Intel Forms Peer-To-Peer Working Group

Intel Corporation has formed an industry working group to foster standards and protocols for peer-to-peer computing, particularly in business environments.

‘Peer-to-peer computing could be as important to the Internet’s future as the Web browser was to its past,’ said Patrick Gelsinger, vice president and chief technology officer, Intel Architecture Group. ‘While the most visible impact of this model has been in consumer environments, peer-to-peer computing has the potential to play a major role in business computing as well. By adding peer-to-peer capabilities, corporations can tap into existing teraflops of performance and terabytes of storage to make today’s applications more efficient and enable entirely new applications in the future.’

Gelsinger called on other industry leaders to join Intel and others in the new Peer-to-Peer Working Group, which will analyse the issues surrounding the deployment of peer-to-peer computing, including security, storage management and interoperability. The group’s charter is to foster standards, create the necessary infrastructure for this technology and develop applications that would help implement it. In addition to Intel, current members of the group are: AppleSoup, Applied MetaComputing, CenterSpan, Distributed Science, Dotcast, Enfish Technology, Engenia Software, Entropia, Groove Networks, Hewlett Packard, IBM, Kalepa, MangoSoft, Popular Power, Static, United Devices, Uprizer and vtel.

Peer-to-peer computing is a set of technologies that enable the direct exchange of services or data between computers. In such a business computing environment, servers, desktops and notebook PCs in a network become peers that contribute all or part of their resources – such as processing power or storage – to the enterprise.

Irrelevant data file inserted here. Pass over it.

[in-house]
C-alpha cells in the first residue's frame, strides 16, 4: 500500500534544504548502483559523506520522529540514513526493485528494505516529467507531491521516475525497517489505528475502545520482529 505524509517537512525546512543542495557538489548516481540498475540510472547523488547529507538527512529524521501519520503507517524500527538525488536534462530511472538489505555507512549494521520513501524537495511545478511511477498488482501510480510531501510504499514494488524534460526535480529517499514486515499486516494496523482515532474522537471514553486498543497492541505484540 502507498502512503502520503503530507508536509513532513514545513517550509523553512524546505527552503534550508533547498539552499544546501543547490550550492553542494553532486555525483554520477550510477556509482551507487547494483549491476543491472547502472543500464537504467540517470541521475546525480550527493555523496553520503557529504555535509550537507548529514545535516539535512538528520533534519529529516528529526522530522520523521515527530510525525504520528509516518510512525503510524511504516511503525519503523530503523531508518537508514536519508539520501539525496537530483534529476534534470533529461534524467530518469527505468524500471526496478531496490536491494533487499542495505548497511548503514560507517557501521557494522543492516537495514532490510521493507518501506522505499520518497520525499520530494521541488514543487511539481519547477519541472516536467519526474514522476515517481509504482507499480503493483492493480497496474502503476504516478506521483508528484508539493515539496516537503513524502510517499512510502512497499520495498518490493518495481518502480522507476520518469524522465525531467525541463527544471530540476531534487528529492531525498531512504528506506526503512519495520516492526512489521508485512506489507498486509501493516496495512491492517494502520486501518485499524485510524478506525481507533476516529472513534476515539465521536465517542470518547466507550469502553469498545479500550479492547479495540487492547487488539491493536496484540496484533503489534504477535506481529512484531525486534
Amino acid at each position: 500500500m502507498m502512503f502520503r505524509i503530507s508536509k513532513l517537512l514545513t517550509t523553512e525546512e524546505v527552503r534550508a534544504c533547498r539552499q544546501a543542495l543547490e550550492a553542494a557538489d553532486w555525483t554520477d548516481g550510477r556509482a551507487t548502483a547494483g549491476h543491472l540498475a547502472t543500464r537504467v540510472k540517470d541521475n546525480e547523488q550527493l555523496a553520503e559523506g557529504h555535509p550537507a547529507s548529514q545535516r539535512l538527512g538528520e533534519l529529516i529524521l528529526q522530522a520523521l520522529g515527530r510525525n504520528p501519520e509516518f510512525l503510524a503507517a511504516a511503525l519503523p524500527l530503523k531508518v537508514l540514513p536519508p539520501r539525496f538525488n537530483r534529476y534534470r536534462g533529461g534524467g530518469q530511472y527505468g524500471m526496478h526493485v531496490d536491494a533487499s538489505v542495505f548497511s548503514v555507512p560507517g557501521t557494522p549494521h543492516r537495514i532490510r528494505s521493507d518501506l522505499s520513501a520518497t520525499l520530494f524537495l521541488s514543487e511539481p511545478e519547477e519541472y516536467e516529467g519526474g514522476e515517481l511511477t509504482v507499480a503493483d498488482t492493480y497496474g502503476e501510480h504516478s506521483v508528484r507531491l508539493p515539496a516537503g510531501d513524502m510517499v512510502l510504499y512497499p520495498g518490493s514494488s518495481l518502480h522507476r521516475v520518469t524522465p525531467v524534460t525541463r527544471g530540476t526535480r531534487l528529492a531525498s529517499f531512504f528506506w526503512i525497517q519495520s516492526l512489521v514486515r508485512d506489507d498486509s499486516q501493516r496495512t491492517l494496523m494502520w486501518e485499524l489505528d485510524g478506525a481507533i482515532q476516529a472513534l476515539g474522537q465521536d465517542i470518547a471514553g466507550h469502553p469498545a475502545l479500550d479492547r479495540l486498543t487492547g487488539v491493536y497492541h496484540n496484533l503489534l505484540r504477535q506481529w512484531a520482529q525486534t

This type of architecture transforms client computers from mere consumers of services to service providers as well. For example, an Information Technology (IT) department can tap into a company’s computers and use their collective computing power and storage to perform data-intensive calculations or simulations over a network without overloading the corporate infrastructure.

As the workload for servers in corporations continues to grow, peer-to-peer computing can also be used to offload common server tasks such as file serving or virus protection to other peers on a network, allowing servers to focus on other tasks such as handling business transactions.

At the recent Intel Developer Forum, several potential new applications of peer-to-peer computing, including self-organising Webs and peer-to-peer edge services, were demonstrated in an industry showcase. Intel also disclosed it will begin internal trials of several of these technologies later this year.

More information on the Intel Developer Forum can be found at

Updated information is available between Intel Developer Forums in the Intel Developer Update Magazine at